Quitting smoking is a tough challenge and for most people, it takes several attempts before they can quit successfully. Don’t let this discourage you if you have quitting on your mind though. The important thing to note is that slips and relapses are a common part of the quitting journey. Many quitters will at some point slip up and have a cigarette, or even completely relapse back into smoking. The good news is that there are ways to cope with smoking relapses so you can overcome them and go on to be entirely smoke-free.
What Can You Do To Avoid A Relapse?
Certain situations can trigger a relapse
An unexpected urge to smoke can cause a slip or even result in a full-fledged relapse. There are certain situations, events or circumstances that can bring on these urges and cause a relapse. Some common relapse triggers include:
- Spending time with other smokers, especially in a social setting
- Consuming alcohol
- Having easy access to cigarettes
- Being in a bar, party or at a celebratory event
- Stressful situations
- Feeling angry, frustrated or helpless
Plan ahead to learn how to deal with triggers
Learning to recognize these triggers and planning ahead to deal with triggers can help you eliminate as many triggers as possible and increase your chances of being able to quit successfully. Here are some tips that can help deal with relapse triggers:
- Write down all your triggers and have a plan in place for dealing with the key triggers.
- Learn to cope with stress and explore options such as physical activity, deep breathing, and meditation, or talking to a friend to handle stressful situations.
- Reward yourself for your successes, no matter how small.
- Resist the ‘just one cigarette won’t hurt’ line of thought. Just one cigarette can lead to another, and then another, and eventually, cause a full-blown relapse.
- Don’t get caught up in rationalizing smoking as harmless or in thinking about your attempt to quit as a big sacrifice. Recognize smoking for what it is- a complex addiction- and tell yourself that quitting will only do you good.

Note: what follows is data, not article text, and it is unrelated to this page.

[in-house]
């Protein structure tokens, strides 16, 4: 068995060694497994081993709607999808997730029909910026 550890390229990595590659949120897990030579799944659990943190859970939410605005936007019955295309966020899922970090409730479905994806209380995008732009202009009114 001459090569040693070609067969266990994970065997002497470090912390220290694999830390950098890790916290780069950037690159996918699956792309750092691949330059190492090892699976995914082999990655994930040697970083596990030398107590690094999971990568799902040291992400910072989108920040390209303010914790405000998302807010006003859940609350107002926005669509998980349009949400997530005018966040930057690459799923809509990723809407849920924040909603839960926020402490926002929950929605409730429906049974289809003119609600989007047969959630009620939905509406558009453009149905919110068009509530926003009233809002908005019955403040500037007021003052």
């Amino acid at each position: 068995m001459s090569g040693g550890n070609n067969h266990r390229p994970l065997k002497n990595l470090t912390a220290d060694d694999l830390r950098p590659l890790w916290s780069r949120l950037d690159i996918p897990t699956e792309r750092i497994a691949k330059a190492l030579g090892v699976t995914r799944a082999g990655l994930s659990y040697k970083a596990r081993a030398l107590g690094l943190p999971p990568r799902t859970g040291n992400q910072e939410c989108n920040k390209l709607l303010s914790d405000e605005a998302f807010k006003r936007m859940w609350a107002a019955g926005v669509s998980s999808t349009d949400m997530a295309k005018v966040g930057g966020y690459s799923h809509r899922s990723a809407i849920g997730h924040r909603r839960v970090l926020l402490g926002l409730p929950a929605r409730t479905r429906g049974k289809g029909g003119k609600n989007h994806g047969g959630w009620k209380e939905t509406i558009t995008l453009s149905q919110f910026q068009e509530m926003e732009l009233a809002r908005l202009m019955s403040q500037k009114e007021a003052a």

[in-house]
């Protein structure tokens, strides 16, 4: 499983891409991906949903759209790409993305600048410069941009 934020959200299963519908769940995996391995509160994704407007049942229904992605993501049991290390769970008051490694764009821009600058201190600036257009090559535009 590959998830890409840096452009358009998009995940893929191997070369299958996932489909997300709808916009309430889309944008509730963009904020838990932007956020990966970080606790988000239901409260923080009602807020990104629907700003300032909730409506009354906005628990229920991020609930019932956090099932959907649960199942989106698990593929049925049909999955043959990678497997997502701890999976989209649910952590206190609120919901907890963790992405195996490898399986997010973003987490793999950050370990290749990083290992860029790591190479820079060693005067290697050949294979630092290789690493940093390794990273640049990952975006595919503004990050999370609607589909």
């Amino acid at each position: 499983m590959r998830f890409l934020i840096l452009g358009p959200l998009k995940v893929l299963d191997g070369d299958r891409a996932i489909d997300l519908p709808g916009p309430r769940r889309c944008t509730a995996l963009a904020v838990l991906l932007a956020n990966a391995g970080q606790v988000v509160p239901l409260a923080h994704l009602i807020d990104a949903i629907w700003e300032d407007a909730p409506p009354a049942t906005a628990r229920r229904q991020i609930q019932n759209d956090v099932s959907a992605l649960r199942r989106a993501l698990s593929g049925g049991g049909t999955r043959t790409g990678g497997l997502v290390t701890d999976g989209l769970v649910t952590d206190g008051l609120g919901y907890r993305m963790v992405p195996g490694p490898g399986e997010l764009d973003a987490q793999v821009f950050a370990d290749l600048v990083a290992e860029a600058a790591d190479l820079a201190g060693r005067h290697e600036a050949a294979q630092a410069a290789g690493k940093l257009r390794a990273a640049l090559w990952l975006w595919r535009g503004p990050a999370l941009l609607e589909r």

- Don’t try to do everything alone. Get as much support as you can from your friends, family and loved ones. If you don’t have a large network of friends and family, your doctor and other healthcare professionals can offer support.
- Consider getting expert help such as medication, nicotine replacement therapy or behavioral counseling. The most effective way to prevent slips is a combination of nicotine replacement therapy and counseling.
Even if you do slip, stay positive
Most slips happen within the first week of quitting. Even if you do slip and end up taking a puff or two, it doesn’t mean that you can’t try again. Don’t let a single slip send you into a spiral of self-condemnation and despair and focus on remaining positive. The important thing to remember is that YOU are the one in control and that you need to keep moving onwards in your quitting journey.
Getting Back On Track After A Relapse
Don’t lose your belief in quitting
- Whether you’ve relapsed once or multiple times, don’t lose your belief in quitting. Quitting smoking is a process, not a one-time event. If you relapse, follow these steps:
- Stay positive. Focus on all the progress you’ve made, even though you didn’t reach your quit goal. Quitting smoking is not easy and going without cigarettes for a few hours or even a few minutes is an achievement. Studies show that it takes most people 3 attempts before they can quit successfully, so don’t give up.
- Remember that you are not alone. Most quitters relapse at some point, whether it is during the first week after quitting or a few months after they’ve quit. A study that followed ex-smokers for over 20 years found that 39% relapsed at some point. Of these people, 69.5% had successfully quit again by the end of the study.
- Focus on your reasons for quitting, whether it’s a renewed commitment to your health or for a loved one. Reaffirming the reasons you chose to quit can help you rediscover your motivation.
- Educate yourself on the dangers of smoking. Reading and understanding everything you can about the harms of smoking on the body, can help strengthen your resolve to quit.
- Use your relapse as a learning opportunity. Quitting smoking takes time, effort, practice, and persistence. Try to think about what led to the relapse and what you can do differently the next time. Even better, write down what led to the relapse, this will help you get a clearer picture of what went wrong and get a strategy in place for your next quit attempt.
- Don’t be too hard on yourself. Take your quit journey one day at a time, and treat yourself with patience and kindness.
Treat your quit journey like a marathon, not a sprint
Relapses can be demoralizing but they are not the end of the world! Remember that you can achieve your quit goal, you just have to be persistent. Each and every attempt to quit smoking takes you one step closer towards your goal of staying smoke-free; treat quitting like a marathon, not a sprint. With patience and commitment, this is one marathon where you will emerge as a winner in the end.